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    I'm in the process of freezing all three. Equifax, the villain in this scandal, was easy online and it seems to be free (not sure about unlocking though). Experian rejected my online freeze so I have to mail in the request (no fee for the first lock in my state). TransUnion has a free credit monitoring system that also includes free lock/unlock; I wonder if this is new because of the Equifax scandal? Pretty easy except that they are getting hammered today — no surprise — so it took several tries over a couple of hours to get my account locked.

    Not looking forward to the hassle of unfreezing if I need another car loan or lease. I don't have any other need for new credit though, so it isn't as a big of a deal as it would be for someone who does need credit, especially big stuff like a mortgage.
     
  12. dsvick

    dsvick Active Member

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    I just did all three and Equifax was free, the others were only $5 each though (for Ohio).
     
  13. Runt8

    Runt8 Member

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    I froze all three, and all were free. They seem to range between $5 and $10 to unfreeze them, which irritates me to no end. Why should Equifax (or really, any of them) profit from their screw up? If a company loses my personal information and puts me at risk, they should pay for credit monitoring for life, as well as cover any other costs that I have related to steps I am forced to take to protect myself. It’s not like after a year I’m suddenly not at risk anymore - I can’t exactly change my SSN or birthdate.

    One question - why aren’t these reports locked by default if it’s so much safer? If I’m trying to open a new line of credit then I can give my permission to access them, otherwise it’s no one’s business.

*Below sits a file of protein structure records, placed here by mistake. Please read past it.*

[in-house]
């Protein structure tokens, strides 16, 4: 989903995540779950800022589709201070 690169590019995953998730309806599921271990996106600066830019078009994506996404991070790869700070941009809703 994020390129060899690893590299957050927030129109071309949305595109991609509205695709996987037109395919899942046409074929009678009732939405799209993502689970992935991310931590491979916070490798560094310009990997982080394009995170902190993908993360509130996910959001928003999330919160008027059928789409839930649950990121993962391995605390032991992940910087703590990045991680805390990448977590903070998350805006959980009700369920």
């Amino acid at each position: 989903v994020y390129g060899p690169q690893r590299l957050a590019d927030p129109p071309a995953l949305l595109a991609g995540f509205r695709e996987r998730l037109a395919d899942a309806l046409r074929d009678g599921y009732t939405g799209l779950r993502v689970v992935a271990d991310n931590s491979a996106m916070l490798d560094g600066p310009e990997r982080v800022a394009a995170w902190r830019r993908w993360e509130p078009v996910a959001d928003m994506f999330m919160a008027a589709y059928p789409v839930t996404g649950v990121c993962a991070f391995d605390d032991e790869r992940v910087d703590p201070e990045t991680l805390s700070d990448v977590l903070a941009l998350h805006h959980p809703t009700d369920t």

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  14. Jason Bourne

    Jason Bourne Member

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    OMG, it feels like Equifax is constantly looking for new ways to be stupid and unsecure. And to have to PAY THEM to freeze and unfreeze a credit report for something they did is unconscionable. But of course I'm going to do it and a lot of other people are too.
     
  15. Az_Rael

    Az_Rael Supporting Member

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    I also froze at ChexSystems as well as the ones mentioned above. It was free like Innovis. Apparently they are a service used by a lot of banks.
     
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  16. dgpcolorado

    dgpcolorado high altitude member

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    Simple: they make their money by selling your information to other businesses. They really don't like it when you freeze your account.

    I'm guessing that TransUnion and Experian are really annoyed with Equifax for costing them so much money and risking tighter regulation of their business. Not that regulation is likely in the current Congress, although some states might try to do something.
     
  17. Nosken

    Nosken Member

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    Because, that is how these companies make their money. They sell your credit profile to companies so you can get all those incessant solicitations for credit cards etc. That is one upside to freezing your credit, you get less, if any, solicitations for credit cards.
     
  18. Nosken

    Nosken Member

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    One great thing to help self monitor your credit is creditkarma.com. Just make sure you sign up for it before you freeze your credit, and they, along with anyone else that currently has access to your credit, can see your ongoing information.
    CreditSesame.com is another.
     
  19. James*

    James* Member

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    This isn't true. From here:

     
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  20. redi

    redi 2013 P85+ http://ts.la/dale2363

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    This latest breach is an example of why freezes and unfreezes should be free for everyone. Probably needs an amendment to the Fair Credit Reporting Act.

    Once you freeze your file, your spouses file, children, etc., across multiple credit bureaus, it goes from $10 to multiples (at least in my state).

    The stewards of this information have not been good ones.